Speaking of promoting investment, we’ll also vote on modernizing our rules governing business data services for certain small rural carriers — specifically, those known as Alternative Connect America Model, or A-CAM, carriers. Easy enough, right? Back in March, when I teed up this proposal, I warned you that this issue is “admittedly a little arcane.” That hasn’t changed — but neither has the pro-rural impact. This order would enable rural companies to take resources currently wasted on regulatory compliance and devote them to building stronger networks and delivering better services. This is important because the wireless networks of the future will rely on these high-capacity broadband connections for “backhaul,” which essentially means the wires that carry traffic from a wireless small cell or tower back to the core of a network. And much more backhaul will be needed for the 5G future — particularly for those living in rural America.

Telecom policy has dominated this post so far, but I haven’t forgotten the media side of the ledger. Continuing our Modernization of Media Regulation Initiative, I’m making two proposals to update our media rules to reflect today’s marketplace, bringing the total number of rulemakings under this effort to a lucky thirteen.

The first proposal explores whether to fundamentally change the FCC’s decades-old cable rate regulatory scheme, with the goal of modernizing and simplifying our rules. The industry has changed dramatically since these rules were adopted. Because of increasing competition in the video marketplace, our rate regulations today only apply to a very small percentage of our nation’s cable systems. Yet, we have pages and pages of rate regulation rules on the books that are inordinately complicated and characterized by complex rate regulation forms. It’s time to take a hard look at updating and simplifying these regulations.

The other Media Modernization item on the agenda recognizes this thing called the Internet, ending a filing requirement that requires broadcasters to submit paper copies of certain contracts to the FCC. Given that television stations along with AM and FM radio stations are already required to allow the public to obtain these documents through their online public inspection files, it no longer makes sense to mandate that broadcasters send hard copies of these documents to the Commission.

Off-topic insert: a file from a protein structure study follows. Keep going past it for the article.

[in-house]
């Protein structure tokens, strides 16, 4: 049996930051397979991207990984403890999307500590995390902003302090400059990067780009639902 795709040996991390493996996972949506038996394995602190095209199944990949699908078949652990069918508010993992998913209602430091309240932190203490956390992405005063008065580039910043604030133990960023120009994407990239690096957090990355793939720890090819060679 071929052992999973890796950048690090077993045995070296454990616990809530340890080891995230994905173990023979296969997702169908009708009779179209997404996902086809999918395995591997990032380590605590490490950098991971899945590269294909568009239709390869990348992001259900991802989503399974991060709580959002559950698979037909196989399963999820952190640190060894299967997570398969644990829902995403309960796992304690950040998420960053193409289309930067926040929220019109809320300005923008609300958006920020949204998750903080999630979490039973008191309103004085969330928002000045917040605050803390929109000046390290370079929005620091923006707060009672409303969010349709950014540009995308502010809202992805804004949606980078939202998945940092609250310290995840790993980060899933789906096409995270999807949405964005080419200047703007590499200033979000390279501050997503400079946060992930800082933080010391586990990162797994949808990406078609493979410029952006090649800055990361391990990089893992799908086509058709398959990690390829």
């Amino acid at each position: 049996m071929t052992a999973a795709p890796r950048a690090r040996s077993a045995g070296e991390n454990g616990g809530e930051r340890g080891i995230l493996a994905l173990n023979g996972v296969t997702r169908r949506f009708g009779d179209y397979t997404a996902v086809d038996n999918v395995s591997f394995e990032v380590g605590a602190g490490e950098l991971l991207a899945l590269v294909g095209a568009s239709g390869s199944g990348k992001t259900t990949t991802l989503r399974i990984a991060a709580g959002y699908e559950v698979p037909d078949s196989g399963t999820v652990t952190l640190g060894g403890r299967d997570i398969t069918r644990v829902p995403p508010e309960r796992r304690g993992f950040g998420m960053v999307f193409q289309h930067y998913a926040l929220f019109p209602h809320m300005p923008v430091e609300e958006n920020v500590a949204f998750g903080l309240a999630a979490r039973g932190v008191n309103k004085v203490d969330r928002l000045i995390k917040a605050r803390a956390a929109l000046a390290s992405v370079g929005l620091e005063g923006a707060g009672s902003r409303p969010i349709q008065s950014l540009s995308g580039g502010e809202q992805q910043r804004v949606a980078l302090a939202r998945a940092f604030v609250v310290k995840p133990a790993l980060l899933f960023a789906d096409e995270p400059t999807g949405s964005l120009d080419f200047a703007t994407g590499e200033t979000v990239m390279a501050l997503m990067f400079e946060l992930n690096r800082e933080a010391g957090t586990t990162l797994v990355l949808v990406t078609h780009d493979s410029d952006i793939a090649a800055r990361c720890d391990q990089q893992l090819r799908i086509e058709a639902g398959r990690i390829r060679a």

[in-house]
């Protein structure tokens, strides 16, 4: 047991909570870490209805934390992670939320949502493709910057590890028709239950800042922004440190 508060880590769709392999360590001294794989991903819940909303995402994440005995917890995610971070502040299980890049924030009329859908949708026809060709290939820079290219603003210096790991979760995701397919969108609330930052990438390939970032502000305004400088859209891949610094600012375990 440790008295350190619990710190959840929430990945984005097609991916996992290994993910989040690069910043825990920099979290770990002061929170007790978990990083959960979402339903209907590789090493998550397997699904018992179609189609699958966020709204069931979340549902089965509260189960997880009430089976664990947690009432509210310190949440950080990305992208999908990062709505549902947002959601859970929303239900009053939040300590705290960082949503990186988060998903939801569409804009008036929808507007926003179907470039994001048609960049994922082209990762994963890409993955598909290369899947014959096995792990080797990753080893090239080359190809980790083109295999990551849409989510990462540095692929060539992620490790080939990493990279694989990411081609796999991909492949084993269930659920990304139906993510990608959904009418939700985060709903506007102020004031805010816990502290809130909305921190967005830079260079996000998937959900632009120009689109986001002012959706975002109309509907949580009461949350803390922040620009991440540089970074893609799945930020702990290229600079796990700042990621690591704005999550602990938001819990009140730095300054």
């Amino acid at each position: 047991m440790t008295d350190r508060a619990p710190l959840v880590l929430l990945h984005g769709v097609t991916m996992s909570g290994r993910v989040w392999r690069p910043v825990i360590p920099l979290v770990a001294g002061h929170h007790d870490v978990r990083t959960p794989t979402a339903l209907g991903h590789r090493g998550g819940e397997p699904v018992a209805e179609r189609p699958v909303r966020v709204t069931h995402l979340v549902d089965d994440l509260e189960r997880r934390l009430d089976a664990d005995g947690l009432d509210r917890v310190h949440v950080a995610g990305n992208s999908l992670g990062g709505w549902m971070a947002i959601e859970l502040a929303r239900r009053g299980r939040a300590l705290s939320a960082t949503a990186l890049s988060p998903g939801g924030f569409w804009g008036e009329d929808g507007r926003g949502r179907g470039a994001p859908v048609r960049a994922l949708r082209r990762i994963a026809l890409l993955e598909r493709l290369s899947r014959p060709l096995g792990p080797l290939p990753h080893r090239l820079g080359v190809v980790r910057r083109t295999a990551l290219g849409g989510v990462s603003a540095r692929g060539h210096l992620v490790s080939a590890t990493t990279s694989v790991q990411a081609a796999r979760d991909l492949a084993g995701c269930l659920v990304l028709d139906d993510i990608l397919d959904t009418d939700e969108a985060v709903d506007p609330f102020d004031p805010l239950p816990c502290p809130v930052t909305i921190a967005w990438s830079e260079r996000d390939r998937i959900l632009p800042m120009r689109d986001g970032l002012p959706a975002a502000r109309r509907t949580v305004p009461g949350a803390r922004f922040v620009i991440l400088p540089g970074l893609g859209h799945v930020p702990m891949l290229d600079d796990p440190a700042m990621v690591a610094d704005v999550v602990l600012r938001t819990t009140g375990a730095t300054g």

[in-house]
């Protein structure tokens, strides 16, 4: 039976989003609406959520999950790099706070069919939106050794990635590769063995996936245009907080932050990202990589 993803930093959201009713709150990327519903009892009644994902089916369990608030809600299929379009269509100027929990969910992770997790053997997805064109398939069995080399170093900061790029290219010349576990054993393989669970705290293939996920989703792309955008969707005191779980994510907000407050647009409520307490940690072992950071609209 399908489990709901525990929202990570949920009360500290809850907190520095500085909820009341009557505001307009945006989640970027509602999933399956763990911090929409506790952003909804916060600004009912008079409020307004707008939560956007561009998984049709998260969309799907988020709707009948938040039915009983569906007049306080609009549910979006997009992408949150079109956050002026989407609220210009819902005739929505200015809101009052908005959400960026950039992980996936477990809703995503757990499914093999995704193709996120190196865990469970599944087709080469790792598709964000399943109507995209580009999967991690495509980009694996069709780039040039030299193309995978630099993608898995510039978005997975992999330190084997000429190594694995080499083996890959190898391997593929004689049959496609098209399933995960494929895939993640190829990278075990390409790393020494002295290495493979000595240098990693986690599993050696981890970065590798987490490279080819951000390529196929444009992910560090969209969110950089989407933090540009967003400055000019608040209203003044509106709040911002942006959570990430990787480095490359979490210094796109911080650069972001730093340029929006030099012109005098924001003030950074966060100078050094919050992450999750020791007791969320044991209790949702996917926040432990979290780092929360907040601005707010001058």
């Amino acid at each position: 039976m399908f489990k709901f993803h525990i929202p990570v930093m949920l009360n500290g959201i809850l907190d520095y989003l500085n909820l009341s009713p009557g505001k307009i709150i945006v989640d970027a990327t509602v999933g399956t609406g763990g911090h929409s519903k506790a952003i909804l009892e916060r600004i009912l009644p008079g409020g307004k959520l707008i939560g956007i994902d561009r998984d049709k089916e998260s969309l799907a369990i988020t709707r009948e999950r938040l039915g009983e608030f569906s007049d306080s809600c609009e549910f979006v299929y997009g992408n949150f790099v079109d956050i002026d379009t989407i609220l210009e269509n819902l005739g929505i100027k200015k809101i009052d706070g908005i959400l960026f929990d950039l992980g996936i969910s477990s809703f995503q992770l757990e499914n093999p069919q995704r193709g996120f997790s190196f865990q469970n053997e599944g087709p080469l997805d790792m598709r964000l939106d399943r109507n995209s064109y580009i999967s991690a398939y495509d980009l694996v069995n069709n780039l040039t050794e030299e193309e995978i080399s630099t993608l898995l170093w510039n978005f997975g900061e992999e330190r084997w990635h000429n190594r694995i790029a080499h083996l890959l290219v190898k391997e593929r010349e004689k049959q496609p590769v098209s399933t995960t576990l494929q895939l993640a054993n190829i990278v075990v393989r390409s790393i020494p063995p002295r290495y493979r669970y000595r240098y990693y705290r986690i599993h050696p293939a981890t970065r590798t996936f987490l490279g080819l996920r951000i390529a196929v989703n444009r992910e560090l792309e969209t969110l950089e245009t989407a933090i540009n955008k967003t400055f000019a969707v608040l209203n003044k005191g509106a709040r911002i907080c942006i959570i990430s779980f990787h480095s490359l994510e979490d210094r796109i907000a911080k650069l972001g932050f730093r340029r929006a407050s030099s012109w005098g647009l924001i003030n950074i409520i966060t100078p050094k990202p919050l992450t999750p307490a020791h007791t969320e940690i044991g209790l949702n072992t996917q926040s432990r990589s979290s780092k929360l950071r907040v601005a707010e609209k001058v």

Media regulations aren’t the only ones yellowing with age. For far too long, companies have been struggling under our arcane rules for narrowband services, or “private land mobile radio” services as they’re commonly called. For example, today companies have to request waivers to take advantage of new, more efficient technology and repurpose gaps in frequencies that are going unused. So we’re taking steps to enable more intensive use of this workhorse spectrum on which first responders, state and local governments, large and small businesses, electric utilities, transportation providers, the medical community, and many others depend. I recognize the critical role narrowband spectrum plays in our economy. That’s why we’ll vote on (among other things) eliminating unnecessary restrictions in our rules, boosting capacity by making way for new “interstitial” channels, and ending an outdated “freeze” on spectrum sharing that was first put into place in 1995.

Also on this month’s agenda will be an item from the FCC’s Enforcement Bureau. You know the drill by now: The FCC can’t discuss law enforcement matters publicly before we vote on them, and as it was once memorably put, even I am not above the policy.

With that, here’s wishing everybody a happy October. May your fall be as enjoyable as this guy’s.